If you’d like to take at least some of the silliness out of the silly season, then:
1) All applications should be uniformly advertised and posted with enough time for applicants to resonably get their materials together.
2) The supplemental components should be limited to 4-5 questions, and the application as a whole should take no more than 5-10 hours to process.
3) The hiring committees (Composed of a Dean, Department Chair, Faculty and one Student Representative) should be the first and final people to decide upon a full-time hire.
But I have an additional suggestion. Many of the problems with partiality and cronyism in the process are not because the people who hire adjuncts hate adjuncts. In fact, quite the opposite. They want to hire the adjuncts who work alongside them, for they know that they can do the job.
Fair enough. Then departments and/or schools should be given the opportunity to offer “closed” positions in which the only eligible applicants are those that work for the institution already. An internal promotion process whereby adjuncts at an existing institution could become full-time instructors would significantly improve morale among adjuncts, and impel them to be more connected to the institutions at which they work.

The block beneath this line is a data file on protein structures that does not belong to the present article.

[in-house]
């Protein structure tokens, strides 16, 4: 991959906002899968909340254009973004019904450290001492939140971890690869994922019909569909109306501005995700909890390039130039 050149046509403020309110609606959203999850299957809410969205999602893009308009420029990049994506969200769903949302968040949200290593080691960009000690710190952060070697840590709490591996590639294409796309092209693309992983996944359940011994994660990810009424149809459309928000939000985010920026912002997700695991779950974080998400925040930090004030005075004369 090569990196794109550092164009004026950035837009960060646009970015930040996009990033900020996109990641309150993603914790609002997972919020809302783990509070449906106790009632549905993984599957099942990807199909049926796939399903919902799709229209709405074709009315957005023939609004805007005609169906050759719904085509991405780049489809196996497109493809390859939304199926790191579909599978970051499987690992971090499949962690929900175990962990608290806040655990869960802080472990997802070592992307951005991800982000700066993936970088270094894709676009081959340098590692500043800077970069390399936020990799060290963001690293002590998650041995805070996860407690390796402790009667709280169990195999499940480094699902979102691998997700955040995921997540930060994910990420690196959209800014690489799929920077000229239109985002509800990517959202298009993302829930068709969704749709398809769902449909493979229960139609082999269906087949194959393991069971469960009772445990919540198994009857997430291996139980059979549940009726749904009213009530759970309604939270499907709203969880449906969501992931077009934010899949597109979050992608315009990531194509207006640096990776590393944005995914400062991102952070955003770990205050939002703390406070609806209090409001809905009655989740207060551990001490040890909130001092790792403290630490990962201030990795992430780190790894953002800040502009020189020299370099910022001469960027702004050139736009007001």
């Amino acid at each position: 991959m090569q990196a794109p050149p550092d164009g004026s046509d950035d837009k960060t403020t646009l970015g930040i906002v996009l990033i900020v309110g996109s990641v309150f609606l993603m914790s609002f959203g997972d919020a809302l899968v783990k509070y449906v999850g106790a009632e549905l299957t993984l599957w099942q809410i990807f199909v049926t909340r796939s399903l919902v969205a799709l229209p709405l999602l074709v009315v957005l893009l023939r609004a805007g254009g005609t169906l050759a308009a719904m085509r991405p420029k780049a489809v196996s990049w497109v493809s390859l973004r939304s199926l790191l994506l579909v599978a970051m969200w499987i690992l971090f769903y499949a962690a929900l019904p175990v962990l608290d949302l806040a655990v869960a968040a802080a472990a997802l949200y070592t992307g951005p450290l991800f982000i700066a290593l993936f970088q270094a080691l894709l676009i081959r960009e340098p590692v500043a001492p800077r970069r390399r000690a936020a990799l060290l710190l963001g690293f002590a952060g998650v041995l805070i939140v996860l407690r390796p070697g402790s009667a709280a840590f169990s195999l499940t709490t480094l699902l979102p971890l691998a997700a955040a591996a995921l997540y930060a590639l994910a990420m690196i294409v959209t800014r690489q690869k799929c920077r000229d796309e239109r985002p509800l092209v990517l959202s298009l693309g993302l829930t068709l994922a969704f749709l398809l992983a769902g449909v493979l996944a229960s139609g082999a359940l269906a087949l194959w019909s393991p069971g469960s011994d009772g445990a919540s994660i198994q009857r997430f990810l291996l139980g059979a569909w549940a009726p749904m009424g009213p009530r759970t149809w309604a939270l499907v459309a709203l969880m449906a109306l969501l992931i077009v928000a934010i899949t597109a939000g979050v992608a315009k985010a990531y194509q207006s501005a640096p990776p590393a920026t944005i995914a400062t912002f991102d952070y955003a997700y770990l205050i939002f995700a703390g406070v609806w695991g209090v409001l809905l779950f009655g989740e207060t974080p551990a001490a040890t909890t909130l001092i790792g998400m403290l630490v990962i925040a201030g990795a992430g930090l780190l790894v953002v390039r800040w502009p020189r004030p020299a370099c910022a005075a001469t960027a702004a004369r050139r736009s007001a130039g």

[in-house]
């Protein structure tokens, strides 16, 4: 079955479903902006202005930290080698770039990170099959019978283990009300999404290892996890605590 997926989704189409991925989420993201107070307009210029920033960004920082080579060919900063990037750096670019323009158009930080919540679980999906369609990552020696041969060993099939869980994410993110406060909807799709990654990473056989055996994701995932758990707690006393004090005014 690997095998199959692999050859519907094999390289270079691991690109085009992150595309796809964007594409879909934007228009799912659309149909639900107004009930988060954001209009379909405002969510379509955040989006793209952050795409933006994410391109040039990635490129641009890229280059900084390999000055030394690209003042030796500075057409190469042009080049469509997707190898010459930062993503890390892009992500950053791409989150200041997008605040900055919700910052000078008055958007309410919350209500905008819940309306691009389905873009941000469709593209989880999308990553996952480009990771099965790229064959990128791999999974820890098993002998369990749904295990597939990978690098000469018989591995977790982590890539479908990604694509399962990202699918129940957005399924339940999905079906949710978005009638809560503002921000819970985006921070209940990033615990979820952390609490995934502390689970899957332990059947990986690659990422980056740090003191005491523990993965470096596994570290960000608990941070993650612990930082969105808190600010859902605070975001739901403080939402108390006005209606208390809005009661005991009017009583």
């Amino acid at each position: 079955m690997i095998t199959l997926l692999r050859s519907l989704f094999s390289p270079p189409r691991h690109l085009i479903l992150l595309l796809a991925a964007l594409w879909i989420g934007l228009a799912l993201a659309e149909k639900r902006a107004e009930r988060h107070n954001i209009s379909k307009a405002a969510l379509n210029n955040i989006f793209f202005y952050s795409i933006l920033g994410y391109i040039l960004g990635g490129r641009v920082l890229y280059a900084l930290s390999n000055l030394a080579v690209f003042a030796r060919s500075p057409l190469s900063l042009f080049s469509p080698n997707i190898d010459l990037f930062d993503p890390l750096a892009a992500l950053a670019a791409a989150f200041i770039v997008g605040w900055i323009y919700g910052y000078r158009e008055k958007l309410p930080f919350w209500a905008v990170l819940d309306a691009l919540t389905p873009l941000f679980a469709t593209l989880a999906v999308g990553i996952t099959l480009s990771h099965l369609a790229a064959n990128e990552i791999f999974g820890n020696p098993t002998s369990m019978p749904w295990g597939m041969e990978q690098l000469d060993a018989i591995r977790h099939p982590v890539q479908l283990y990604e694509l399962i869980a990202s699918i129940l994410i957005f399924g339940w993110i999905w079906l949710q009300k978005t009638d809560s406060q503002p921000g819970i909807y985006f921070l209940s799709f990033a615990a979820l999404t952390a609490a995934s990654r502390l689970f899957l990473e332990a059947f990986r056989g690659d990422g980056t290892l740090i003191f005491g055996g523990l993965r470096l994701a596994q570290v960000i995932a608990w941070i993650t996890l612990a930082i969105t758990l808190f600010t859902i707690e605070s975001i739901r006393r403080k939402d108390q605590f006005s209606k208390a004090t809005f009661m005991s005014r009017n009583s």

Most workers, and teachers are no exception, operate by a notion of a protestant work ethic which implies that hard work is rewarded by a rise of one’s station in life.
That an adjunct could simply become a full-timer by hard work and dedication alone? Perchance to dream…
A “Good” Adjunct
I fully agree with the existing Adjuncts should be given preference as is common practice in companies. Improve morale by promoting from within. Secondly, the demonstration lecture needs to be under uniform conditions, i.e. in an actual classroom and not in a small conference room that isn’t even arranged (screen, computer, etc) as a classroom is arranged.
Not to depress you further, but that’s actually really good. When I was applying for faculty positions (at four-year colleges) rejection response times were typically on the order of four months. Because most of them go through the entire process (compile longlist, conduct phone interviews, compile shortlist, conduct on-campus interviews, make offer, have offer accepted) before they’ll tell anyone that they’ve been rejected. And that’s for the schools that even bother telling applicants they’ve been rejected. Maybe half the schools never even bother telling them.
As for the possibility of prioritizing internal candidates, that seems like a good idea for community colleges. If the job is 100% teaching, there’s no better preparation than teaching at that school. With four-year colleges and even more so research universities, the chance of going from adjunct to tenure track is minimal, though.